2015


NRS-2017-51
Collaboration makes fire science available and useful to land managers

Forest Service researchers and foresters are partnering to document the effects of landscape-scale prescribed fire on the George Washington and ...

2017


NRS-2017-53
Forest management demonstration area highlights working forest

New research published in 2017 describes the results of a 60-year forest management demonstration area on the Fernow Experimental Forest and the ...

2017


NRS-2015-158
Investigating the Roles of Fire, Browse, and Canopy Gaps in the Understory of an Oak-dominated Forest

Current forests developed under conditions different from original forests, with more deer, less fire, and smaller canopy gaps. This has resulte ...

2015


NRS-2016-100
Restoration of a Forest Giant

The blight resistance of a variety of families of hybrid American chestnuts is under study on the Monongahela National Forest in West Virginia. ...

2016


NRS-2014-041
Roles of Fire, Browse, and Canopy Gaps in the Understory of an Oak-dominated Forest

Current forests developed under conditions different from original forests, with more deer, less fire, and smaller canopy gaps. The difference r ...

2014


NRS-2014-032
Using a Landscape Model for Planning Red Spruce Restoration in West Virginia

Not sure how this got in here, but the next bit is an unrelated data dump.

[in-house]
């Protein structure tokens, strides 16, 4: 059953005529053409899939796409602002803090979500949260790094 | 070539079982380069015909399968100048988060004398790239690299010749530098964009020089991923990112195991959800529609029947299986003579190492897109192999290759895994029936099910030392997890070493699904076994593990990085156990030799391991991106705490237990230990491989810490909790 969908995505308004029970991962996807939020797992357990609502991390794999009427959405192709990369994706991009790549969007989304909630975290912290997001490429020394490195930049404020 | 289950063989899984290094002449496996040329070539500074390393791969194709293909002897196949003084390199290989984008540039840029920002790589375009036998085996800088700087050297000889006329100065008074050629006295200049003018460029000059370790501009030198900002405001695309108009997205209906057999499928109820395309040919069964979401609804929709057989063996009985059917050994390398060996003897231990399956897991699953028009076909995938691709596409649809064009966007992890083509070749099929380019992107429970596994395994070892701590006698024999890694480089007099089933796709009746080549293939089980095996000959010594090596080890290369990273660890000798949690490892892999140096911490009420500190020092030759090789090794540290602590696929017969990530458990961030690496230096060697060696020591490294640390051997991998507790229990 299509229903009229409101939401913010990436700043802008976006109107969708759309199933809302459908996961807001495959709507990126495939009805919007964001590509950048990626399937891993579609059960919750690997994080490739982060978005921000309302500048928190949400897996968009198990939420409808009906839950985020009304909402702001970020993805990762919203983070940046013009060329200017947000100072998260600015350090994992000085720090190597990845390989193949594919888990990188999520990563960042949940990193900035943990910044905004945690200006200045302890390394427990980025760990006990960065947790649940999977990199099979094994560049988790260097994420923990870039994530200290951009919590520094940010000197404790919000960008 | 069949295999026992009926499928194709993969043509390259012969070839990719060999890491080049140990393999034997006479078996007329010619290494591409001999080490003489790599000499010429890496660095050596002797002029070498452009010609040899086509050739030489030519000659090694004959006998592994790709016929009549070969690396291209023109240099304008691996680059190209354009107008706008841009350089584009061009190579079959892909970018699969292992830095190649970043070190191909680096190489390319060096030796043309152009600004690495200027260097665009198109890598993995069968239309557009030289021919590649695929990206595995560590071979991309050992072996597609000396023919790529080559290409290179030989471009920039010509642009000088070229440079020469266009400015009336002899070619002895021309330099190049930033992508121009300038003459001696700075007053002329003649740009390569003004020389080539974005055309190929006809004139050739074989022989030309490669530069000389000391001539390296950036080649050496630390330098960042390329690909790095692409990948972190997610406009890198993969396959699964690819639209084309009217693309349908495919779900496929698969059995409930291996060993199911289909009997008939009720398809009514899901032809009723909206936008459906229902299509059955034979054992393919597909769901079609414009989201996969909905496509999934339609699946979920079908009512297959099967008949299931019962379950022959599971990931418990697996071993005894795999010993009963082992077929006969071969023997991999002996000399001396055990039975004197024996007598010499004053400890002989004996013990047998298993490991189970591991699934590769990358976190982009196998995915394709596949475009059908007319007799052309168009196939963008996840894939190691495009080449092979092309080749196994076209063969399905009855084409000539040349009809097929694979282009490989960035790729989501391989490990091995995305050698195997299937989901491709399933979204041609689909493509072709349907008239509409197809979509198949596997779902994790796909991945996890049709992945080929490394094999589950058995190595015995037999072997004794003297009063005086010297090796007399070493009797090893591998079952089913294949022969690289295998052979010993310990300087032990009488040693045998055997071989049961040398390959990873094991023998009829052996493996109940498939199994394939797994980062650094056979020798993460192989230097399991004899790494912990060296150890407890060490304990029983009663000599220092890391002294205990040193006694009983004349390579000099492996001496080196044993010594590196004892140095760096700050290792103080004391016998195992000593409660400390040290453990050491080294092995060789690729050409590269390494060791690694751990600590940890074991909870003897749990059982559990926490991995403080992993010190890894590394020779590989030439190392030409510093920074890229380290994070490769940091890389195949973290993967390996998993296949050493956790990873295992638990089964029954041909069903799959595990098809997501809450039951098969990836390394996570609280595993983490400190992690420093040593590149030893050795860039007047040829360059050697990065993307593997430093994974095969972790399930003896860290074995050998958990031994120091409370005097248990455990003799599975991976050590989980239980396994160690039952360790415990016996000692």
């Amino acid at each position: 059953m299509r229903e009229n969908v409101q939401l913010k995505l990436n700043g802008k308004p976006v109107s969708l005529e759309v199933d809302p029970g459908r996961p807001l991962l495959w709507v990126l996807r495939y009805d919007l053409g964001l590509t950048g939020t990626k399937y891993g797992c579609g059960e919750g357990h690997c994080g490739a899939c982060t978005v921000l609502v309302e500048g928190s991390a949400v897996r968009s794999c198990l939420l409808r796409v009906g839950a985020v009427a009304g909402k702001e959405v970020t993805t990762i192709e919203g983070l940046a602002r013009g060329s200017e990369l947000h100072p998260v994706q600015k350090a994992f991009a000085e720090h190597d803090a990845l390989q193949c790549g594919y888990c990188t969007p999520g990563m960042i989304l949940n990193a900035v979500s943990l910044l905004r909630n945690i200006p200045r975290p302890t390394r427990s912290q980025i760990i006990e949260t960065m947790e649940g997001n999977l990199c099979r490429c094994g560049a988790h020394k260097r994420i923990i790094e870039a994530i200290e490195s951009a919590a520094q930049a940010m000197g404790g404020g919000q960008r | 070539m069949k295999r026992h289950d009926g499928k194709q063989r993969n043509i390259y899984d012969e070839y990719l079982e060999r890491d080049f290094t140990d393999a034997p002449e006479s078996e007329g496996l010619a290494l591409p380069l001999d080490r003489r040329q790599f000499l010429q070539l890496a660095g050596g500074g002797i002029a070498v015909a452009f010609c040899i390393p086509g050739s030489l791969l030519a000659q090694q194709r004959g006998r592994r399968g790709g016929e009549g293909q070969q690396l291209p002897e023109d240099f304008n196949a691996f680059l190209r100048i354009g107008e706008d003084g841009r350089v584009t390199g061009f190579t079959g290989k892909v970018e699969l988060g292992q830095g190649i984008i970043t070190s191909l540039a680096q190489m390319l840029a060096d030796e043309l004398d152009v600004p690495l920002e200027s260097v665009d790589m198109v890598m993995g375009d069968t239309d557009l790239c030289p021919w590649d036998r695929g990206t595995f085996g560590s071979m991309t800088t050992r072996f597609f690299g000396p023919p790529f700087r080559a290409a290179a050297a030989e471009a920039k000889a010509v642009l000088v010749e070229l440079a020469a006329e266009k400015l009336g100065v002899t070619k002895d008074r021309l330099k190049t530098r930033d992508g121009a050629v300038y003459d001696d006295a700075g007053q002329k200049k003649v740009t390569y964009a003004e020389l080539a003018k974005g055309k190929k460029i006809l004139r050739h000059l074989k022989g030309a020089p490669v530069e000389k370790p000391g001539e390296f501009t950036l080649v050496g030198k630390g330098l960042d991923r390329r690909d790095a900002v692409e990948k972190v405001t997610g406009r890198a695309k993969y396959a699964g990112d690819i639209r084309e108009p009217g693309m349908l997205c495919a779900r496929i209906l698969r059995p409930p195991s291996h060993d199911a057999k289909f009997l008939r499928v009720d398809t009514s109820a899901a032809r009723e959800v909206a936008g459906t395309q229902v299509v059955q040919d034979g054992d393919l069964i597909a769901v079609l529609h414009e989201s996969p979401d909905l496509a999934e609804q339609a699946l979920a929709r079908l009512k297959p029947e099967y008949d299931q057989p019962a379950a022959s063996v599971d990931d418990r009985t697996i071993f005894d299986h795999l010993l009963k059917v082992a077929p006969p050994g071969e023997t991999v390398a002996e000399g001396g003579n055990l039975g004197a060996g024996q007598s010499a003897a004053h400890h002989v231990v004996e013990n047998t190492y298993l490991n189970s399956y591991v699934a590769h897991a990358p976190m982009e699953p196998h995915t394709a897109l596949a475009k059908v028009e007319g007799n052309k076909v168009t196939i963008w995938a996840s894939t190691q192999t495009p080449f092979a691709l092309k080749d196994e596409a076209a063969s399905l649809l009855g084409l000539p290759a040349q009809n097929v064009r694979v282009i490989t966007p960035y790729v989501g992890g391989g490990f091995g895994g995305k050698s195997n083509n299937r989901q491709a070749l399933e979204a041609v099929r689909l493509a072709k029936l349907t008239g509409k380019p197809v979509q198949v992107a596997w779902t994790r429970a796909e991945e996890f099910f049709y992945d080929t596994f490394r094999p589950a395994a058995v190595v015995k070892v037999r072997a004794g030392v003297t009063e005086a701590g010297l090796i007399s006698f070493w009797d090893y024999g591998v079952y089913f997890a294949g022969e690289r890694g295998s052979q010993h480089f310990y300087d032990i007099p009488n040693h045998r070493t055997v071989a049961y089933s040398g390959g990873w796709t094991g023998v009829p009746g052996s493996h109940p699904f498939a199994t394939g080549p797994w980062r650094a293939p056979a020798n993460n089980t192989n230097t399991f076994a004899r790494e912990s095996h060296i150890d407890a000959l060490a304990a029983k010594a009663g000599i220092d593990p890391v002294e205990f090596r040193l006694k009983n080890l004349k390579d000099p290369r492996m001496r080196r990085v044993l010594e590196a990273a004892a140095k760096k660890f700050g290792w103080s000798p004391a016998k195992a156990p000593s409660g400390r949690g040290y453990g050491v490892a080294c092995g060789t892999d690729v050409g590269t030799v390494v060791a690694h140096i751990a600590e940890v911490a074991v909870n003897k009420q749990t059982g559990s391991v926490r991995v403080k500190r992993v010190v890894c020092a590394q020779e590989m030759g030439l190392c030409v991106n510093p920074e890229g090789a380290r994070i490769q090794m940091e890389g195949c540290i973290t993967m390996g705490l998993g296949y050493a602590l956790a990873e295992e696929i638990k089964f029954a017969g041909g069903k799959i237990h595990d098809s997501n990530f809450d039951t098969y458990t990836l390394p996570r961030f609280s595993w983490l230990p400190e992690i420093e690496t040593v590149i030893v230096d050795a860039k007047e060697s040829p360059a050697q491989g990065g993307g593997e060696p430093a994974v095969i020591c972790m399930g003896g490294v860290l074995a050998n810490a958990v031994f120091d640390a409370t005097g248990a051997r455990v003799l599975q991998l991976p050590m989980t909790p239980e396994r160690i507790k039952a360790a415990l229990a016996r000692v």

A new Forest Service model was developed to answer specific questions about meeting restoration goals for red spruce while protecting habitat fo ...

2014


NRS-2013-057
Witness Trees Reveal Where to Restore Fire

To help land managers make decisions and plan for restoration of oak-dominated forests, witness trees from early surveys were used by a Forest S ...

2013


NRS-2016-102
Witness Trees as Indicators of Past Fire

In ecosystem restoration, the question “What was the forest like back then?” is often difficult to answer. Understanding and mapping forest ...

2016


NRS-2015-152
“Witness Trees” as Indicators of Past Fire

In ecosystem restoration, the question of “What was it like back then?” is often difficult to answer. Understanding and mapping forest compo ...

2015


Last updated on : 11/01/2019